Information and links to Christian fiction resources supplied by Rick Sutcliffe's Arjay Enterprises.
Christian fiction (CF) is a literature whose conflicts and characters centre around Biblical themes. God, sin, redemption, and service to others play a significant role in such literature.
The scope of Christian fiction includes speculative fiction, historical fiction, mystery, western, romantic fiction, and various combinations of these--in short, nearly every fiction genre includes works with Christian themes. Modern Christian fiction is heavily weighted to historical romance, but this in part reflects trends in the broader marketplace. Christian speculative fiction is mostly apocalyptic "end-times" literature, that is, fantasy.
Much fiction sold as "Christian" is nominally so at best, and even that can be a stretch. Somewhat clean-living characters make occasional passing references to God or church, but neither are an integral part of their lives. Tough issues are not mentioned, and sin, salvation and sanctification may as well not exist. The best these are is family-safe entertainment. They are not Christian. C.S. Lewis could also entertain, but his Christian fiction tackled hard issues in books for children. Aslan/Christ died a gruesome death to effect redemption. He is not "safe". Neither is life. Paradoxically, death in him is.
Rick Sutcliffe's speculative fiction is written from a Christian point of view. It includes romances, but does not focus on them. It is not apocalyptic, rather belonging to the alternate history sub-genre of speculative fiction. Science is integral to the plot, but the plots are not about science per se. Instead, they centre on the big decisions of life. Rick Sutcliffe's Christian fiction is set among several alternate worlds linked by a medium called the timestream, and deals with characters involved in ethical decision making, often related to science or technology.
The key nexus or decision points that generate two alternate worlds where only one existed before are Biblical events, such as the crucifixion, which is known about on all the worlds, but took place on only one.
Moreover, in Rick Sutcliffe's Christian fiction, saints and sinners alike (and saints are merely redeemed sinners) struggle with the eternal issues of God, sin and salvation. Some accept Christ, some do not, become hardened sinners, and die in their sins, others are ambiguous, at various levels of interest or maturity, or still on a spiritual journey. Some Christians live vigorously and enthusiastically to serve their Saviour, others pay only lip service to Christ. That is, these characters are like those on our world (Tirdia or Prime). They learn and grow--some toward God, others away. Each book has at least one explicit Gospel presentation. The characters sometimes discuss philosophical and theological issues, just as real people do in a real world, and much unlike the artificial one of typical Tirdian entertainment which has been carefully sanitized (trivialized?) of all such themes.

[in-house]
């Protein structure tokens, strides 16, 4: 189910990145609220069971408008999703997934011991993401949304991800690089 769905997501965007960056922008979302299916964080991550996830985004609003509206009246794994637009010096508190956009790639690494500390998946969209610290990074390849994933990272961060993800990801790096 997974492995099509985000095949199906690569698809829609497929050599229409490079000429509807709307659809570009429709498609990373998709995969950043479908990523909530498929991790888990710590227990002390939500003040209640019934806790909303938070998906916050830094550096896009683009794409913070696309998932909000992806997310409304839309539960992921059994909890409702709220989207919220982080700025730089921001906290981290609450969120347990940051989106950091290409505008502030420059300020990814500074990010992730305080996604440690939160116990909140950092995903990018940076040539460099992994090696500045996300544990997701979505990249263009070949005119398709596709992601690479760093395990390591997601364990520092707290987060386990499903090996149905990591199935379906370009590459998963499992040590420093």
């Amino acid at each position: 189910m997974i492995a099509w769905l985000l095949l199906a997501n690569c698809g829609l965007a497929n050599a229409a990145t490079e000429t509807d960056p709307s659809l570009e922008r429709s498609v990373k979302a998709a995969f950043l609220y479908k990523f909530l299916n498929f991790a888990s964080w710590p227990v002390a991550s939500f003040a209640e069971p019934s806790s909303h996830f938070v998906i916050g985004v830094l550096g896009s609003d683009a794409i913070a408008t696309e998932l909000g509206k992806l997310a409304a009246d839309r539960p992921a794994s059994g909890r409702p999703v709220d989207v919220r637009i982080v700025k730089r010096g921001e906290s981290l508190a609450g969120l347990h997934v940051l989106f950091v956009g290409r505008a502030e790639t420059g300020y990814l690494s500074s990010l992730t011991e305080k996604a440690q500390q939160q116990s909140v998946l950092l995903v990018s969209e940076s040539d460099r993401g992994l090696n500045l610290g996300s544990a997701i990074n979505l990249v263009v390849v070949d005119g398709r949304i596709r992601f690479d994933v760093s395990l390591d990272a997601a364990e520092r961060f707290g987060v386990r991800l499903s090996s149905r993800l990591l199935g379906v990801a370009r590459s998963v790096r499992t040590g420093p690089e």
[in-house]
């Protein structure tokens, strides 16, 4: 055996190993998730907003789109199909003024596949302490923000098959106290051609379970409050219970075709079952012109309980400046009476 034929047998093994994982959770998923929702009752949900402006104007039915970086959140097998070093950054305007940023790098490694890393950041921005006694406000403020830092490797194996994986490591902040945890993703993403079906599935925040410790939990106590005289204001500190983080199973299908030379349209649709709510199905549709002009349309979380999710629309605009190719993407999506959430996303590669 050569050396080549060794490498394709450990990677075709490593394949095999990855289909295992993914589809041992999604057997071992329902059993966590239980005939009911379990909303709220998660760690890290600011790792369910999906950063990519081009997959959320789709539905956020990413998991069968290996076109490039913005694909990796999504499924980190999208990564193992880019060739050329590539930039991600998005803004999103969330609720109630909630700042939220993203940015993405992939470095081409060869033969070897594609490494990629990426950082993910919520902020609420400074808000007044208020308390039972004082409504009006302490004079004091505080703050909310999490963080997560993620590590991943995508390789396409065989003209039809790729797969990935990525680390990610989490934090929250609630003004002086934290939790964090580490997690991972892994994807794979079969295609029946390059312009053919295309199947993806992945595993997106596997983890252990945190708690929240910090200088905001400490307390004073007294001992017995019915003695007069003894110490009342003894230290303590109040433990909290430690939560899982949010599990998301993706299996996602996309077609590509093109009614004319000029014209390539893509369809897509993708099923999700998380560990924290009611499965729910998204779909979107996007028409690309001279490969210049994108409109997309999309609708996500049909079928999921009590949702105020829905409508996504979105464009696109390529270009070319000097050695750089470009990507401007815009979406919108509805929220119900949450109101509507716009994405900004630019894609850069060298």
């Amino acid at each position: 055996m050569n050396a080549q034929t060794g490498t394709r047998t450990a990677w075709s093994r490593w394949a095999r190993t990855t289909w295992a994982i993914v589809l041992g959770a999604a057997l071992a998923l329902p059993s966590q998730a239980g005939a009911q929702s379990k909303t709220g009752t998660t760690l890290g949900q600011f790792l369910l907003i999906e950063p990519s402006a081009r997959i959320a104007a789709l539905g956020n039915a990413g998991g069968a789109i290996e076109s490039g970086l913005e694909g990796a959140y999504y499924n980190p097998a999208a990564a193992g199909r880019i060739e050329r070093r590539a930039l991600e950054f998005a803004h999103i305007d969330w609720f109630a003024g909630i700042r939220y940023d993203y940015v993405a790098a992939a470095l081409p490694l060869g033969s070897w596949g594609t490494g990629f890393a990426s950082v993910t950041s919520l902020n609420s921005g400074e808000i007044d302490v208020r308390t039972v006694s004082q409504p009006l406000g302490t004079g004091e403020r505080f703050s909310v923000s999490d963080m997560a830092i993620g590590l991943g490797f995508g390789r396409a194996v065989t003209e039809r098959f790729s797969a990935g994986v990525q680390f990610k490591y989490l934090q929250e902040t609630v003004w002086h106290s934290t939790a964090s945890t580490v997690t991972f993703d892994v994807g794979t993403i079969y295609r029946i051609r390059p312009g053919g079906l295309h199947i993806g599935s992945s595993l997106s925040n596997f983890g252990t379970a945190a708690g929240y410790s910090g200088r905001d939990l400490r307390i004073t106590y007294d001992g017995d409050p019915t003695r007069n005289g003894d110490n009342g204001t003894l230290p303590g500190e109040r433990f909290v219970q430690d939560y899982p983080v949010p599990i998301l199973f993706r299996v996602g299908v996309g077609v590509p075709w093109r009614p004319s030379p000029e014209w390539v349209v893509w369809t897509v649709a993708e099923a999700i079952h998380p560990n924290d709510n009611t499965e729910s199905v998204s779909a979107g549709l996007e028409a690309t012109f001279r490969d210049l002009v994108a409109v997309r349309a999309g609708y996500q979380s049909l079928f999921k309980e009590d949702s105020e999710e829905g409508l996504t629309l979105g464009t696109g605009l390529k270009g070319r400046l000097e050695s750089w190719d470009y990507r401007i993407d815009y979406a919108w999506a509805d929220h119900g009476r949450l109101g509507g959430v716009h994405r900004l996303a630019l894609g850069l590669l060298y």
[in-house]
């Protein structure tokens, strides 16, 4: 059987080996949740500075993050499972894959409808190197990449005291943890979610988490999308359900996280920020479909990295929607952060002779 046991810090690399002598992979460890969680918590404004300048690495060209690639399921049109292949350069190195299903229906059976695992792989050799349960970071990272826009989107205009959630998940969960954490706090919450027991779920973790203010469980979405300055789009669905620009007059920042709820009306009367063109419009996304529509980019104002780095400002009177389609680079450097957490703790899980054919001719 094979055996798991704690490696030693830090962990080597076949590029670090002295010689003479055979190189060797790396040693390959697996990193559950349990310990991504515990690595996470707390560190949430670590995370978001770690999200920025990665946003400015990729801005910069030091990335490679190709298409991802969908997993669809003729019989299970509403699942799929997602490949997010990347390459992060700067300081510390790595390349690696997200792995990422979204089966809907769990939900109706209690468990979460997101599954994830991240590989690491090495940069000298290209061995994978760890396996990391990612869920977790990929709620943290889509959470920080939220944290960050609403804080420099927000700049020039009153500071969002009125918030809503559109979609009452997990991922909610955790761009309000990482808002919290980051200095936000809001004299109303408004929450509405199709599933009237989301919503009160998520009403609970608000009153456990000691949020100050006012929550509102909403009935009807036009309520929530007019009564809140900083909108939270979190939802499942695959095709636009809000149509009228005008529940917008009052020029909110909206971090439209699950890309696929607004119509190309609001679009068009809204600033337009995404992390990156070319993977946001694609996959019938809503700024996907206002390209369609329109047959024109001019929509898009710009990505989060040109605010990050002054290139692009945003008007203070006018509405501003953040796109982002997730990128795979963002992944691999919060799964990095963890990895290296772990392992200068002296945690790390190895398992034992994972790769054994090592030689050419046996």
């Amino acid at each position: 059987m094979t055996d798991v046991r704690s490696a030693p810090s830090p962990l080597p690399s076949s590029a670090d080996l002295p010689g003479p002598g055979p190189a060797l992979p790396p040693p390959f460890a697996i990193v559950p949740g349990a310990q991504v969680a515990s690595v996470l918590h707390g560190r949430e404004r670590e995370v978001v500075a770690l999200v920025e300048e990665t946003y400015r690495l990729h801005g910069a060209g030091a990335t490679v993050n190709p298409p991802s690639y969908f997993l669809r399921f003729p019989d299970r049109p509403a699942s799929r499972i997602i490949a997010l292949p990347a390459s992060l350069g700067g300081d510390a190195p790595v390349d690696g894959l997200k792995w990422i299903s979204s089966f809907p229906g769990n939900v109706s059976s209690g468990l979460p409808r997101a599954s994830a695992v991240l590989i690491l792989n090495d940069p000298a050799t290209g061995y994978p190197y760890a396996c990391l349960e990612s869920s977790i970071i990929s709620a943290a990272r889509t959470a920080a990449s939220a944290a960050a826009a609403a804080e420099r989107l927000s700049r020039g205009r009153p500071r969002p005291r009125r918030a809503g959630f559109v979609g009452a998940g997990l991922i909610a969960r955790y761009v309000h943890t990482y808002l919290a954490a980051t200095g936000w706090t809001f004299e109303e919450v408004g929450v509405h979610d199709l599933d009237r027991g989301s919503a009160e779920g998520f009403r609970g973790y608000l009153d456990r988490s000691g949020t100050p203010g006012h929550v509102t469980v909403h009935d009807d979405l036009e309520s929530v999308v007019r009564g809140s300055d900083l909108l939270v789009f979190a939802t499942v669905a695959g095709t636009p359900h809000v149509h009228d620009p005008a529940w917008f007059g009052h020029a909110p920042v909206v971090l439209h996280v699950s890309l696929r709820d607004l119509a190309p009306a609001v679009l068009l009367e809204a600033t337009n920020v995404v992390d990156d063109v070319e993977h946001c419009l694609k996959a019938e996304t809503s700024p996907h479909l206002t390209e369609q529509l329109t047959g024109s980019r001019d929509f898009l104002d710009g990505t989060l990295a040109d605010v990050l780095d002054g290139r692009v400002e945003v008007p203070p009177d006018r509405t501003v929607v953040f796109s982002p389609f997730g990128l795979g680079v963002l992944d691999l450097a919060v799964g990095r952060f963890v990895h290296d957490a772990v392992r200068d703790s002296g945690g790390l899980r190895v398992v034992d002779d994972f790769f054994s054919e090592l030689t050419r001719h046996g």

For their part, the Hibernians in particular are less obsessed by sex than we Tirdians, neither does the author believe that the veil over intimate relations needs to be ripped away to make a story. So there are no steamy romantic or explicit sexual scenes. On the other hand, violence is an accepted part of everyday life in Hibernia (these are Irish after all), so some parental caution is advised for younger children reading these works. Even so, death is not dwelled upon in detail--it is an enemy to loathe and defeat, neither a lover nor a friend. Perhaps the Hibernian's preoccupation with the arts of war is a metaphor for our way of thinking. After all, it seems every person and culture has its besetting sin. The people of Babylon (Para earth, Hibernia's Federation partner) are obsessed with making money. Still in all, these works are not dark ones, as is some apocalyptic Christian literature, for they celebrate excellence in stewardship and the service of God unto his praise--which is why he made us in the first place.
The first series, The Interregnum, takes place largely on Ortho Earth, also called Greater Hibernia, and covers the period 1941-2001, during which there was a ban on the throne and the High King's family, and a corrupt oligarchy of nobles ruled.
Volume I, The Peace, published as an electronic book, won an award nomination, was a best seller with its first publisher and received very positive reviews, particularly from Analog magazine's Tom Easton. It was republished by Writers Exchange ePublishing in December 2002.
Volume II, The Friends, is also available in electronic book form and in paper from Booksurge. It was published by Writers Exchange ePublishing in June 2003 and was named the best Science Fiction novel of the year with an EPPIE 2004 award.
Volume III, The Exile was published by Writers Exchange ePublishing in July 2003, and was an EPPIE 2004 finalist for Science Fiction. It is available in both electronic book and paper form.
Volume IV, The General, was published by Writers Exchange ePublishing in March 2006 and is available from them and their retailers in a variety of formats.
Volume V, The Nexus, was published by Writers Exchange ePublishing in April 2006 and is available from them and their retailers in a variety of formats.
Volume VI, The Builder, is scheduled for late 2006 or 2007
Volume VII, The Throne, will be the final installment in the series.
All of Rick Sutcliffe's books can be purchased via links here.